What you need to know
- The Open App Markets Act has been approved by the U.S. Senate Judiciary Committee.
- The bill will now head to the Senate floor for a full vote.
- It would allow apps to be installed on the iPhone outside of the App Store.
A bill that would allow sideloading on the iPhone is one step closer to becoming law.
In an update on Twitter, Senator Marsha Blackburn announced that the Open App Markets Act has passed through the Senate Judiciary Committee and is one step closer to becoming reality for all of us.
The passage of the Open App Markets Act out of the Senate Judiciary committee brings us one step closer to having this legislation signed into law. This bill will let people download apps directly from outside companies rather than being forced to go through official app stores.The passage of the Open App Markets Act out of the Senate Judiciary committee brings us one step closer to having this legislation signed into law. This bill will let people download apps directly from outside companies rather than being forced to go through official app stores.— Sen. Marsha Blackburn (@MarshaBlackburn) February 3, 2022February 3, 2022
Apple has been pushing back against the bill, recently writing that, if the bill was passed by Congress, it would result in "malware, scams and data-exploitation to proliferate" on the iPhone and iPad.
The bill will now head to the Senate for a full floor vote. If passed into law, users would be able to download apps outside of the App Store onto the iPhone for the first time.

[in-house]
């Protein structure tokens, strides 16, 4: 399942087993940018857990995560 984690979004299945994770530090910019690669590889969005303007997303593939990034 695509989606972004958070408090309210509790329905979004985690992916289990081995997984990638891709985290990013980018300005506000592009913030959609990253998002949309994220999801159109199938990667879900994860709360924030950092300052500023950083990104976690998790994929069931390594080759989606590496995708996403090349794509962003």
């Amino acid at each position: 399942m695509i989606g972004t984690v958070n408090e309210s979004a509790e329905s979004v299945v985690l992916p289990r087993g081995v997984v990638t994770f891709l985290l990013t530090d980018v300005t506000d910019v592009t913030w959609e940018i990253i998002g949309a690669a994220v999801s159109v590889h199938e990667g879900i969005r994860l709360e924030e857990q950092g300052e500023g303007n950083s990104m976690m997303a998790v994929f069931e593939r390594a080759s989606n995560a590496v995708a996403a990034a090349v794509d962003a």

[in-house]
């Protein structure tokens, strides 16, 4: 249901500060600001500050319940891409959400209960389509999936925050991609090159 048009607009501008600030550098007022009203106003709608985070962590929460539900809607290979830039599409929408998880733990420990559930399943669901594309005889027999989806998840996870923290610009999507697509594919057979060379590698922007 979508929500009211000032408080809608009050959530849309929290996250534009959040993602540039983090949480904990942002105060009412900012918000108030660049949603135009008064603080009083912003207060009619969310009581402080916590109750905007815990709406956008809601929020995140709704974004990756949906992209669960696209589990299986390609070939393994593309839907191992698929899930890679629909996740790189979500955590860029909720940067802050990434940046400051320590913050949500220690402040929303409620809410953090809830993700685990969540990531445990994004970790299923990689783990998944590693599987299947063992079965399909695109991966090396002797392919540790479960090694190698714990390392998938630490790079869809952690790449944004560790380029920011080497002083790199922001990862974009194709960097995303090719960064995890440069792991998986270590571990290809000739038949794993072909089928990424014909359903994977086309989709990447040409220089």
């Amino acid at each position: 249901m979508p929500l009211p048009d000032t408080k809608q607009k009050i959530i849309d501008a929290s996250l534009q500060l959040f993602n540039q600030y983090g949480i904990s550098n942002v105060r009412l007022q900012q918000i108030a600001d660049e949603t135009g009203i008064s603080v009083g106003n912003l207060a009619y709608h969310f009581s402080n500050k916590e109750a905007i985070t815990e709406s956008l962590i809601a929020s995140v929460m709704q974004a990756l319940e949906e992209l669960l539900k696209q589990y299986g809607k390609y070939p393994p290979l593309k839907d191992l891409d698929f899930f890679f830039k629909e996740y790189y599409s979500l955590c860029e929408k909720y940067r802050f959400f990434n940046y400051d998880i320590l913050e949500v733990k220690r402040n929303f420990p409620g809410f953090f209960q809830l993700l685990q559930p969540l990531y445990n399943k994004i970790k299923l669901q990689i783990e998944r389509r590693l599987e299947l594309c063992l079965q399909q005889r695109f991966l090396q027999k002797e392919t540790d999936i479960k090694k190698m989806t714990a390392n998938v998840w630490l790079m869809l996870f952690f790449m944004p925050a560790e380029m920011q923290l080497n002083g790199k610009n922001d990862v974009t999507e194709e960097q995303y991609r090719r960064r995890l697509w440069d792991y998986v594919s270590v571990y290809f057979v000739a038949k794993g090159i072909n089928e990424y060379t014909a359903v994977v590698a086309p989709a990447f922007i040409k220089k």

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Joe Wituschek is a Contributor at iMore. With over ten years in the technology industry, one of them being at Apple, Joe now covers the company for the website. In addition to covering breaking news, Joe also writes editorials and reviews for a range of products. He fell in love with Apple products when he got an iPod nano for Christmas almost twenty years ago. Despite being considered a "heavy" user, he has always preferred the consumer-focused products like the MacBook Air, iPad mini, and iPhone 13 mini. He will fight to the death to keep a mini iPhone in the lineup. In his free time, Joe enjoys video games, movies, photography, running, and basically everything outdoors.
This needs to happen! There are too many that are concerned about malware etc. but breaking the monopoly of apps is LONG overdue.
"If passed into law, users would be able to download apps outside of the App Store onto the iPhone for the first time." Certainly Apple will say, darn, the Senate said so, so I guess we have too. Yes, the capability already exists and all it would take is Apple to flip a switch OTA. Really? While doing this is probably a step towards getting some pressure off of Apple's back, they certainly won't go quietly. I have some issues with governments telling businesses how to run their business. I don't go along with the monopoly argument. Simple solution for both consumers and developers that don't like how Apple does business. It's called Android.
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